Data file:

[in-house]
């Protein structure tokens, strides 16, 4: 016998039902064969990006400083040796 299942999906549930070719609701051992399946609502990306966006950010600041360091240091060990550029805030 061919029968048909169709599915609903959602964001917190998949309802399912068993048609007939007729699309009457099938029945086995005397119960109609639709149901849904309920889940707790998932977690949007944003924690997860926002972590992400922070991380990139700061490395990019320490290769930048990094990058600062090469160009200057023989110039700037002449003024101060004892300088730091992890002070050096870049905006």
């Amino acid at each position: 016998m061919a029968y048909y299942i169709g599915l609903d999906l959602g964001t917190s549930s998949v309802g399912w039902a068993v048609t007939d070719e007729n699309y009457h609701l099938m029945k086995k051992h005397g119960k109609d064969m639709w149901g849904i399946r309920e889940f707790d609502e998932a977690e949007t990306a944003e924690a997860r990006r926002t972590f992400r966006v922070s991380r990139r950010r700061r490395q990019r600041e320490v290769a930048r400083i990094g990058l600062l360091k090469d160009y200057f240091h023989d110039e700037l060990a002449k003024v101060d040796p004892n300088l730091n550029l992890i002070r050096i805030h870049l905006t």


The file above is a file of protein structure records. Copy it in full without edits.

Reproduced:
[in-house]
């Protein structure tokens, strides 16, 4: 016998039902064969990006400083040796 299942999906549930070719609701051992399946609502990306966006950010600041360091240091060990550029805030 061919029968048909169709599915609903959602964001917190998949309802399912068993048609007939007729699309009457099938029945086995005397119960109609639709149901849904309920889940707790998932977690949007944003924690997860926002972590992400922070991380990139700061490395990019320490290769930048990094990058600062090469160009200057023989110039700037002449003024101060004892300088730091992890002070050096870049905006």
């Amino acid at each position: 016998m061919a029968y048909y299942i169709g599915l609903d999906l959602g964001t917190s549930s998949v309802g399912w039902a068993v048609t007939d070719e007729n699309y009457h609701l099938m029945k086995k051992h005397g119960k109609d064969m639709w149901g849904i399946r309920e889940f707790d609502e998932a977690e949007t990306a944003e924690a997860r990006r926002t972590f992400r966006v922070s991380r990139r950010r700061r490395q990019r600041e320490v290769a930048r400083i990094g990058l600062l360091k090469d160009y200057f240091h023989d110039e700037l060990a002449k003024v101060d040796p004892n300088l730091n550029l992890i002070r050096i805030h870049l905006t």